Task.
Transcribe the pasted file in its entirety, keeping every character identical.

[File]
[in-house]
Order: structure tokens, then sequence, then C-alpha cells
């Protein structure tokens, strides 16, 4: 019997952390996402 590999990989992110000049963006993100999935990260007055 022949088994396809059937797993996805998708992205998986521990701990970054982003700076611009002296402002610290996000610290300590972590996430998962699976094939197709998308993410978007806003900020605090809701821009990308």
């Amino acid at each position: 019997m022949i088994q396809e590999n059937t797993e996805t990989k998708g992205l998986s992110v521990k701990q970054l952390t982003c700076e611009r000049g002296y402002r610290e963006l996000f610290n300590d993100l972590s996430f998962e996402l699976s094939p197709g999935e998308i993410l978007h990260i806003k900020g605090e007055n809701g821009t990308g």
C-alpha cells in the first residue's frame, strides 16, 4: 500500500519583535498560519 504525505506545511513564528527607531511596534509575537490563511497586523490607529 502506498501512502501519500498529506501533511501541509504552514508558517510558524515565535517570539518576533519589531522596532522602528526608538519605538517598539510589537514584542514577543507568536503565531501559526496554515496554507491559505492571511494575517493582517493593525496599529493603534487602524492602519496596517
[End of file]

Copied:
[in-house]
Order: structure tokens, then sequence, then C-alpha cells
């Protein structure tokens, strides 16, 4: 019997952390996402 590999990989992110000049963006993100999935990260007055 022949088994396809059937797993996805998708992205998986521990701990970054982003700076611009002296402002610290996000610290300590972590996430998962699976094939197709998308993410978007806003900020605090809701821009990308």
């Amino acid at each position: 019997m022949i088994q396809e590999n059937t797993e996805t990989k998708g992205l998986s992110v521990k701990q970054l952390t982003c700076e611009r000049g002296y402002r610290e963006l996000f610290n300590d993100l972590s996430f998962e996402l699976s094939p197709g999935e998308i993410l978007h990260i806003k900020g605090e007055n809701g821009t990308g």
C-alpha cells in the first residue's frame, strides 16, 4: 500500500519583535498560519 504525505506545511513564528527607531511596534509575537490563511497586523490607529 502506498501512502501519500498529506501533511501541509504552514508558517510558524515565535517570539518576533519589531522596532522602528526608538519605538517598539510589537514584542514577543507568536503565531501559526496554515496554507491559505492571511494575517493582517493593525496599529493603534487602524492602519496596517